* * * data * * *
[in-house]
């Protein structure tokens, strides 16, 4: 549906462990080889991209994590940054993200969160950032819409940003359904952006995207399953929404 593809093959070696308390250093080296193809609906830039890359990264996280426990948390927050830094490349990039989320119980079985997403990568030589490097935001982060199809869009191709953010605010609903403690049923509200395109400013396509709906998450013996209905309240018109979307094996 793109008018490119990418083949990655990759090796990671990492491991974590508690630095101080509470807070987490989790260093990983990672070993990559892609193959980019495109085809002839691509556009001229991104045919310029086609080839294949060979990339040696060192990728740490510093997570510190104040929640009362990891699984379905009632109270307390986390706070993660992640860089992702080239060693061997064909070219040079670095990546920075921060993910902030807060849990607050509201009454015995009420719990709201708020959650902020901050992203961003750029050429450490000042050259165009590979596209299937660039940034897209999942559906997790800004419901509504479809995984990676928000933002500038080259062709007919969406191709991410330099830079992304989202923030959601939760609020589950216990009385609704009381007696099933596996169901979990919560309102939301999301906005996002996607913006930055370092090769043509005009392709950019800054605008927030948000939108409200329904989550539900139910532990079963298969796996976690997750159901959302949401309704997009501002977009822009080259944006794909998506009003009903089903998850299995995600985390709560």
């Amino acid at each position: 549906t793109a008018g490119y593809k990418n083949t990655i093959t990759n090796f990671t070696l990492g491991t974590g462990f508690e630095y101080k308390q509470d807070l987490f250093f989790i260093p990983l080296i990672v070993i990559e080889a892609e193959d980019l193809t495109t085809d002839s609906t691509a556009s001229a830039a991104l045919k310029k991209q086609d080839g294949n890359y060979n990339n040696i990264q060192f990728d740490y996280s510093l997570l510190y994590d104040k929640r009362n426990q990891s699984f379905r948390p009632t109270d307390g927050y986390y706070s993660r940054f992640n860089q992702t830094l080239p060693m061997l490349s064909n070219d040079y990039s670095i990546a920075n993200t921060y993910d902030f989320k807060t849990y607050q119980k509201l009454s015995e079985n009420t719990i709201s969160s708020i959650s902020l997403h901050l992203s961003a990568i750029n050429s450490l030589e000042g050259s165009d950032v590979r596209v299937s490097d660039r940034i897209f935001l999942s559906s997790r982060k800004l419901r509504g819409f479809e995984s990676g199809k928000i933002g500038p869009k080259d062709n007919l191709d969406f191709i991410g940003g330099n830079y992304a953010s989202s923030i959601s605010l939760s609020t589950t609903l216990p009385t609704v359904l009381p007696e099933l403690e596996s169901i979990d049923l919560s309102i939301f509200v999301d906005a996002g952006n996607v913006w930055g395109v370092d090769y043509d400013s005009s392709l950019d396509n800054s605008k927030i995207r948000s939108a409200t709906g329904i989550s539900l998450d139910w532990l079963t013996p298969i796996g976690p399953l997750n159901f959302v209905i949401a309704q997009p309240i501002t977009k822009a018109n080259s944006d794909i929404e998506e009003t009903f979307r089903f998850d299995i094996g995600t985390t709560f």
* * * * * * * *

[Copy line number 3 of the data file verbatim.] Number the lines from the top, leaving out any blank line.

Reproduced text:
């Amino acid at each position: 549906t793109a008018g490119y593809k990418n083949t990655i093959t990759n090796f990671t070696l990492g491991t974590g462990f508690e630095y101080k308390q509470d807070l987490f250093f989790i260093p990983l080296i990672v070993i990559e080889a892609e193959d980019l193809t495109t085809d002839s609906t691509a556009s001229a830039a991104l045919k310029k991209q086609d080839g294949n890359y060979n990339n040696i990264q060192f990728d740490y996280s510093l997570l510190y994590d104040k929640r009362n426990q990891s699984f379905r948390p009632t109270d307390g927050y986390y706070s993660r940054f992640n860089q992702t830094l080239p060693m061997l490349s064909n070219d040079y990039s670095i990546a920075n993200t921060y993910d902030f989320k807060t849990y607050q119980k509201l009454s015995e079985n009420t719990i709201s969160s708020i959650s902020l997403h901050l992203s961003a990568i750029n050429s450490l030589e000042g050259s165009d950032v590979r596209v299937s490097d660039r940034i897209f935001l999942s559906s997790r982060k800004l419901r509504g819409f479809e995984s990676g199809k928000i933002g500038p869009k080259d062709n007919l191709d969406f191709i991410g940003g330099n830079y992304a953010s989202s923030i959601s605010l939760s609020t589950t609903l216990p009385t609704v359904l009381p007696e099933l403690e596996s169901i979990d049923l919560s309102i939301f509200v999301d906005a996002g952006n996607v913006w930055g395109v370092d090769y043509d400013s005009s392709l950019d396509n800054s605008k927030i995207r948000s939108a409200t709906g329904i989550s539900l998450d139910w532990l079963t013996p298969i796996g976690p399953l997750n159901f959302v209905i949401a309704q997009p309240i501002t977009k822009a018109n080259s944006d794909i929404e998506e009003t009903f979307r089903f998850d299995i094996g995600t985390t709560f």